Angeli Mittal/Daily Senior Staffer
The last time Northwestern and Iowa faced off, the playing field and rosters looked a lot different. The two programs were squaring off at Indianapolis’ Gainbridge Fieldhouse for the second round of the Big Ten tournament.
Yet, unlike the Hawkeyes, who secured a first round bye and eventually won the tourney, the Wildcats welcomed the challenge after their one possession win over Nebraska the night before, 71-69. This was their first second round appearance since 2016-17, symbolizing the different ends of the spectrum each group entered from and how far away NU was from reaching Iowa’s status. This was emphasized by the final record, 112-76 in Iowa’s favor.
Matching up again 10 months later, though, the Cats (15-6, 6-4 Big Ten) seemed to have closed the gap just in time for their rematch, entering the Iowa City contest with the second-best record in Big Ten play . And in a foot race from the get-go, Iowa (14-8, 6-5 Big Ten) and NU were neck-and-neck until the Cats sputtered, dropping the contest 86-70.
Like most of NU’s battles this season, it was a tiresome, back-and-forth tug of war most of the contest. Neither team held a double-digit lead until less than five minutes remained in the entire game, mainly because of the evenly-matched play and minor runs by each group.
This was on display especially in the first half after Iowa’s first takeover when first-year guard Josh Dix’s coast-to-coast acrobatic jumper and sophomore guard Payton Sandfort’s top-of-the-key three capped off their 7-0 run. After the timeout by NU, though, the Cats caught back up and took the lead from the Hawkeyes with an 8-0 run, highlighted by a mean one-handed alley-oop slam by redshirt senior Chase Audige from senior Boo Buie.
And with graduate forward Tydus Verhoeven’s one of two buckets and an Audige three, the Cats were sitting pretty up nine with less than four minutes until the break. Yet, in back-and-forth fashion, Iowa chased down NU, knotting the contest back up at 39 apiece with Payton Sandfort’s buzzer-beating three. The two groups were shoulder to shoulder.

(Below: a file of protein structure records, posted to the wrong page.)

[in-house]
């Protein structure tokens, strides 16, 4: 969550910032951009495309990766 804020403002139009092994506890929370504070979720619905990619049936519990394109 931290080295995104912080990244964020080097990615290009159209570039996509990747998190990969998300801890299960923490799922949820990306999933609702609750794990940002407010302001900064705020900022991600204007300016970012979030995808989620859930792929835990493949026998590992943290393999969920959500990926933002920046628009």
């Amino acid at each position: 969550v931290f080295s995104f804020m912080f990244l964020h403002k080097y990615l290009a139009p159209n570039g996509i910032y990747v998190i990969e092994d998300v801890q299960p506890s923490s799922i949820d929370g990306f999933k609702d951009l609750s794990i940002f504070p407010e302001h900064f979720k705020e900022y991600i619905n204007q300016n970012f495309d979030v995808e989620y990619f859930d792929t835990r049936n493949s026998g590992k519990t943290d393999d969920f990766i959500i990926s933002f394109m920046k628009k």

Coming out of the break, Buie’s offensive boost gave the Cats a much-needed edge, scoring the first five points for either team. However, Buie’s play turned from blessing to curse quickly, as he picked up his third foul less than two minutes into the second 20-minute block, placing NU’s leading scorer on the bench three minutes later. Although this didn’t affect the score much, as Buie stepped back onto the court while the Hawkeyes held a one-point lead, the rest of the Cats were maxed out.
From nearly the 11-minute mark, when Buie reentered, to the first double-digit lead of the contest, Buie scored all but two of NU’s points. Even though these baskets were effective, Buie needed more help from his fellow Cats, while the Hawkeyes mastered their teamwork, sharing the wealth five-fold, with five players scoring in that time span. Ironically, by the end of the game, they finished with five players in double figures — two with a 20-point bomb.
By this point in the contest, the ball was in the Hawkeyes’ court, as the Cats struggled on offense and surprisingly on defense as well. While missing five straight from the field reflecting its five for 15 shooting woes in the last 10 minutes, Iowa’s bird’s-eye view was too much for NU. Iowa didn’t take its foot off the gas pedal, not missing back-to-back shots until the end of the game — resulting in its 16-point victory.
After his loss to Michigan, most, including coach Chris Collins, viewed NU’s out of steam second half led to its demise — a possible early indication to the program’s COVID-19 outbreak. And with a similar downfall versus Iowa, playing its fourth game in eight days due to its rotated schedule may be a result of this fatigue.
With two days to rest before seeking revenge against Michigan Thursday, hopefully, the Cats can rest their legs before another tough battle.
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